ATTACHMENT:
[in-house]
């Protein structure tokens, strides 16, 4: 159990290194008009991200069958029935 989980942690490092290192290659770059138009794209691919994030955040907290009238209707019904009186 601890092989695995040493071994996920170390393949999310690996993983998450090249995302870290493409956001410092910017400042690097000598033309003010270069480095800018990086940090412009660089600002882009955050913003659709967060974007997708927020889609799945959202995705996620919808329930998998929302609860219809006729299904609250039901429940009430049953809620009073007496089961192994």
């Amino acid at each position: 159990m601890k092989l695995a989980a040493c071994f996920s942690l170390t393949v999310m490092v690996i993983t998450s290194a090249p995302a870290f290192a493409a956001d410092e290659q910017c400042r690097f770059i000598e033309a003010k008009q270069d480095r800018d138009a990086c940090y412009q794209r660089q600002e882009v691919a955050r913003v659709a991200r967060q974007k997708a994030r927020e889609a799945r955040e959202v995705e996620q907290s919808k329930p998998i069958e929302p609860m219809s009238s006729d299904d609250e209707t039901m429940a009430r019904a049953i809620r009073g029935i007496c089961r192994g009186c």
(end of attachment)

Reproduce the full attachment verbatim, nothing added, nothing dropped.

[in-house]
């Protein structure tokens, strides 16, 4: 159990290194008009991200069958029935 989980942690490092290192290659770059138009794209691919994030955040907290009238209707019904009186 601890092989695995040493071994996920170390393949999310690996993983998450090249995302870290493409956001410092910017400042690097000598033309003010270069480095800018990086940090412009660089600002882009955050913003659709967060974007997708927020889609799945959202995705996620919808329930998998929302609860219809006729299904609250039901429940009430049953809620009073007496089961192994």
């Amino acid at each position: 159990m601890k092989l695995a989980a040493c071994f996920s942690l170390t393949v999310m490092v690996i993983t998450s290194a090249p995302a870290f290192a493409a956001d410092e290659q910017c400042r690097f770059i000598e033309a003010k008009q270069d480095r800018d138009a990086c940090y412009q794209r660089q600002e882009v691919a955050r913003v659709a991200r967060q974007k997708a994030r927020e889609a799945r955040e959202v995705e996620q907290s919808k329930p998998i069958e929302p609860m219809s009238s006729d299904d609250e209707t039901m429940a009430r019904a049953i809620r009073g029935i007496c089961r192994g009186c």